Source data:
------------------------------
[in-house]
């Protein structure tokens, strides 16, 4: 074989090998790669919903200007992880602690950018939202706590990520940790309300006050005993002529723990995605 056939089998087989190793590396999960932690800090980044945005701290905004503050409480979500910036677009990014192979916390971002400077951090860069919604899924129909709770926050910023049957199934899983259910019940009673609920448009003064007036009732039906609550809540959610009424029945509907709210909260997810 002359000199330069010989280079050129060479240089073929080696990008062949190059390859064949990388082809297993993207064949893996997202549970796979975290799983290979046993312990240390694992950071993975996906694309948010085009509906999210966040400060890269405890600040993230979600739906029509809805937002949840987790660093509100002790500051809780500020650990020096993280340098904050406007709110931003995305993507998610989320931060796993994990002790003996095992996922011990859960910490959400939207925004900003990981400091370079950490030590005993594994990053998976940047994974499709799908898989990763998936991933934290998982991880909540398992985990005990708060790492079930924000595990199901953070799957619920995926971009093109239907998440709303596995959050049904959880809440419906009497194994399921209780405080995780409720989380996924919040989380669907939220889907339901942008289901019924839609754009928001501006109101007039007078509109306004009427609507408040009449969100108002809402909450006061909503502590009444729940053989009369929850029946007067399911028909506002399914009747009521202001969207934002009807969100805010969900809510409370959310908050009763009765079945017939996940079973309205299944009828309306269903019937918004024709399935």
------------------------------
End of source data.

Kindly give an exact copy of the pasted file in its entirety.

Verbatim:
[in-house]
């Protein structure tokens, strides 16, 4: 074989090998790669919903200007992880602690950018939202706590990520940790309300006050005993002529723990995605 056939089998087989190793590396999960932690800090980044945005701290905004503050409480979500910036677009990014192979916390971002400077951090860069919604899924129909709770926050910023049957199934899983259910019940009673609920448009003064007036009732039906609550809540959610009424029945509907709210909260997810 002359000199330069010989280079050129060479240089073929080696990008062949190059390859064949990388082809297993993207064949893996997202549970796979975290799983290979046993312990240390694992950071993975996906694309948010085009509906999210966040400060890269405890600040993230979600739906029509809805937002949840987790660093509100002790500051809780500020650990020096993280340098904050406007709110931003995305993507998610989320931060796993994990002790003996095992996922011990859960910490959400939207925004900003990981400091370079950490030590005993594994990053998976940047994974499709799908898989990763998936991933934290998982991880909540398992985990005990708060790492079930924000595990199901953070799957619920995926971009093109239907998440709303596995959050049904959880809440419906009497194994399921209780405080995780409720989380996924919040989380669907939220889907339901942008289901019924839609754009928001501006109101007039007078509109306004009427609507408040009449969100108002809402909450006061909503502590009444729940053989009369929850029946007067399911028909506002399914009747009521202001969207934002009807969100805010969900809510409370959310908050009763009765079945017939996940079973309205299944009828309306269903019937918004024709399935």